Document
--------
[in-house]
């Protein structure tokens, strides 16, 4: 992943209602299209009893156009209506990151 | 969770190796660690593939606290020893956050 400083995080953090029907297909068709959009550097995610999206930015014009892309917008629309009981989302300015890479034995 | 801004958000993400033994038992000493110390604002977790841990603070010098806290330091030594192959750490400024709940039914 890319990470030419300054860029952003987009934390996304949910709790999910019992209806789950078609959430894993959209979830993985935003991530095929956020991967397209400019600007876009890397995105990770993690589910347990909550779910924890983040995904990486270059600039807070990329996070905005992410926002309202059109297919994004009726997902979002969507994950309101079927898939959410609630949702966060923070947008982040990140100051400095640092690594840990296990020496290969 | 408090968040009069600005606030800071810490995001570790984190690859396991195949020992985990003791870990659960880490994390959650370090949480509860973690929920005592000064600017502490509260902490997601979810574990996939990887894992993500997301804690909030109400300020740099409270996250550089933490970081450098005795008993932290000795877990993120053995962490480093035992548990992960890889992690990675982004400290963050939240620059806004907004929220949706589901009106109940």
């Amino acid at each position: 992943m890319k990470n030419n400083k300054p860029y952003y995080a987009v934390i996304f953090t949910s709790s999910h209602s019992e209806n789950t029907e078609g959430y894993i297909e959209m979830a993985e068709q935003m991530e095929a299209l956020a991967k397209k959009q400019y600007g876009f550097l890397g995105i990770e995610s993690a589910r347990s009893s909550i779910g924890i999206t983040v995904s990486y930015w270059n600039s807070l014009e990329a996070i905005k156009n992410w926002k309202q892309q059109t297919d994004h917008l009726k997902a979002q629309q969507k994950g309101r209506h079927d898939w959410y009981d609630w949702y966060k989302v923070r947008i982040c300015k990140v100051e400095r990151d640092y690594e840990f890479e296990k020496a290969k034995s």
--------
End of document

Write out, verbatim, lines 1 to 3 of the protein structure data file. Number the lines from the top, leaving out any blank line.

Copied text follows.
[in-house]
């Protein structure tokens, strides 16, 4: 992943209602299209009893156009209506990151 | 969770190796660690593939606290020893956050 400083995080953090029907297909068709959009550097995610999206930015014009892309917008629309009981989302300015890479034995 | 801004958000993400033994038992000493110390604002977790841990603070010098806290330091030594192959750490400024709940039914 890319990470030419300054860029952003987009934390996304949910709790999910019992209806789950078609959430894993959209979830993985935003991530095929956020991967397209400019600007876009890397995105990770993690589910347990909550779910924890983040995904990486270059600039807070990329996070905005992410926002309202059109297919994004009726997902979002969507994950309101079927898939959410609630949702966060923070947008982040990140100051400095640092690594840990296990020496290969 | 408090968040009069600005606030800071810490995001570790984190690859396991195949020992985990003791870990659960880490994390959650370090949480509860973690929920005592000064600017502490509260902490997601979810574990996939990887894992993500997301804690909030109400300020740099409270996250550089933490970081450098005795008993932290000795877990993120053995962490480093035992548990992960890889992690990675982004400290963050939240620059806004907004929220949706589901009106109940």
């Amino acid at each position: 992943m890319k990470n030419n400083k300054p860029y952003y995080a987009v934390i996304f953090t949910s709790s999910h209602s019992e209806n789950t029907e078609g959430y894993i297909e959209m979830a993985e068709q935003m991530e095929a299209l956020a991967k397209k959009q400019y600007g876009f550097l890397g995105i990770e995610s993690a589910r347990s009893s909550i779910g924890i999206t983040v995904s990486y930015w270059n600039s807070l014009e990329a996070i905005k156009n992410w926002k309202q892309q059109t297919d994004h917008l009726k997902a979002q629309q969507k994950g309101r209506h079927d898939w959410y009981d609630w949702y966060k989302v923070r947008i982040c300015k990140v100051e400095r990151d640092y690594e840990f890479e296990k020496a290969k034995s």